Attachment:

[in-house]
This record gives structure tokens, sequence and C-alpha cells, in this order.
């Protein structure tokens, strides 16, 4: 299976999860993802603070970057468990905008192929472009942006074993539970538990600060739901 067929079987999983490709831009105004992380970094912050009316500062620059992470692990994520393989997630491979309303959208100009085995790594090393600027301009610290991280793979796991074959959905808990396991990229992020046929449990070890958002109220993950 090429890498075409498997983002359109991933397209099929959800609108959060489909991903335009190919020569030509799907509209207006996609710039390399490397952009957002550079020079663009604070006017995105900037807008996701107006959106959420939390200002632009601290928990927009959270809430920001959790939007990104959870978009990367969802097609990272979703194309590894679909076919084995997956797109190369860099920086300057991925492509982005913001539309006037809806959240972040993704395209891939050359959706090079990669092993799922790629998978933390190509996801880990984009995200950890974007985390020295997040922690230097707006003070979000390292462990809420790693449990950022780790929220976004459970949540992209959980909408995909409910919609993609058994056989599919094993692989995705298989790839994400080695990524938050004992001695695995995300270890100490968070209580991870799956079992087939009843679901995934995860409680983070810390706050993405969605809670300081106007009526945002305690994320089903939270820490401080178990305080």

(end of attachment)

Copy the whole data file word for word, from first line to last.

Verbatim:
[in-house]
This record gives structure tokens, sequence and C-alpha cells, in this order.
């Protein structure tokens, strides 16, 4: 299976999860993802603070970057468990905008192929472009942006074993539970538990600060739901 067929079987999983490709831009105004992380970094912050009316500062620059992470692990994520393989997630491979309303959208100009085995790594090393600027301009610290991280793979796991074959959905808990396991990229992020046929449990070890958002109220993950 090429890498075409498997983002359109991933397209099929959800609108959060489909991903335009190919020569030509799907509209207006996609710039390399490397952009957002550079020079663009604070006017995105900037807008996701107006959106959420939390200002632009601290928990927009959270809430920001959790939007990104959870978009990367969802097609990272979703194309590894679909076919084995997956797109190369860099920086300057991925492509982005913001539309006037809806959240972040993704395209891939050359959706090079990669092993799922790629998978933390190509996801880990984009995200950890974007985390020295997040922690230097707006003070979000390292462990809420790693449990950022780790929220976004459970949540992209959980909408995909409910919609993609058994056989599919094993692989995705298989790839994400080695990524938050004992001695695995995300270890100490968070209580991870799956079992087939009843679901995934995860409680983070810390706050993405969605809670300081106007009526945002305690994320089903939270820490401080178990305080």